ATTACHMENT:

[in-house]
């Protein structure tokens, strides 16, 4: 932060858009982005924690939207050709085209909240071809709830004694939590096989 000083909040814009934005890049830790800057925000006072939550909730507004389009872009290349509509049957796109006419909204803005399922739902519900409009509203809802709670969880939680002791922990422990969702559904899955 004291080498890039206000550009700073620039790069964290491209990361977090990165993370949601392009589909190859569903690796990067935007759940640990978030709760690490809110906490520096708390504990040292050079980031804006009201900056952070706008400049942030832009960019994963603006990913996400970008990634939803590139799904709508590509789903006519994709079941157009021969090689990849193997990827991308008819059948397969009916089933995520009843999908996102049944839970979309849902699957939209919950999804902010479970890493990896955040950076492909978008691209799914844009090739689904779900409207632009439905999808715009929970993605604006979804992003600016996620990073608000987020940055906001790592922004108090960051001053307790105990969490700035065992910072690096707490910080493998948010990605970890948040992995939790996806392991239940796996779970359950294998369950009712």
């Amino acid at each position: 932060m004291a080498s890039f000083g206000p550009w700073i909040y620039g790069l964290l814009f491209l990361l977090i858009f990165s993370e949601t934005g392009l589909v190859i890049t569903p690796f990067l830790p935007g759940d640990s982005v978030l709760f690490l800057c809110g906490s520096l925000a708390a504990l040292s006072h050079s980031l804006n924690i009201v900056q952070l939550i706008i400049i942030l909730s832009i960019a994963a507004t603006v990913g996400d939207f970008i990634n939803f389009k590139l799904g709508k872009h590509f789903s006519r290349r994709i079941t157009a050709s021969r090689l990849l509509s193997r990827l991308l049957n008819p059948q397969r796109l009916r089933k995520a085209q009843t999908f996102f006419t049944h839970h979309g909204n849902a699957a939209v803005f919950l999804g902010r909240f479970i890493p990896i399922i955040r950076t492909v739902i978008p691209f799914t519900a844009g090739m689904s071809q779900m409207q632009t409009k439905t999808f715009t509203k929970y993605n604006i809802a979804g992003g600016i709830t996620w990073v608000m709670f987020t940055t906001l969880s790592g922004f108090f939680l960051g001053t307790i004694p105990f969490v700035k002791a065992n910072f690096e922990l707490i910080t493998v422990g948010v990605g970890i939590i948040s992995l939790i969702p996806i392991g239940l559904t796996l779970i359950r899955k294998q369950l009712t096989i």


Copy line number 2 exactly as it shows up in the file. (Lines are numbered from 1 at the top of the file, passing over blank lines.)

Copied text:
């Protein structure tokens, strides 16, 4: 932060858009982005924690939207050709085209909240071809709830004694939590096989 000083909040814009934005890049830790800057925000006072939550909730507004389009872009290349509509049957796109006419909204803005399922739902519900409009509203809802709670969880939680002791922990422990969702559904899955 004291080498890039206000550009700073620039790069964290491209990361977090990165993370949601392009589909190859569903690796990067935007759940640990978030709760690490809110906490520096708390504990040292050079980031804006009201900056952070706008400049942030832009960019994963603006990913996400970008990634939803590139799904709508590509789903006519994709079941157009021969090689990849193997990827991308008819059948397969009916089933995520009843999908996102049944839970979309849902699957939209919950999804902010479970890493990896955040950076492909978008691209799914844009090739689904779900409207632009439905999808715009929970993605604006979804992003600016996620990073608000987020940055906001790592922004108090960051001053307790105990969490700035065992910072690096707490910080493998948010990605970890948040992995939790996806392991239940796996779970359950294998369950009712």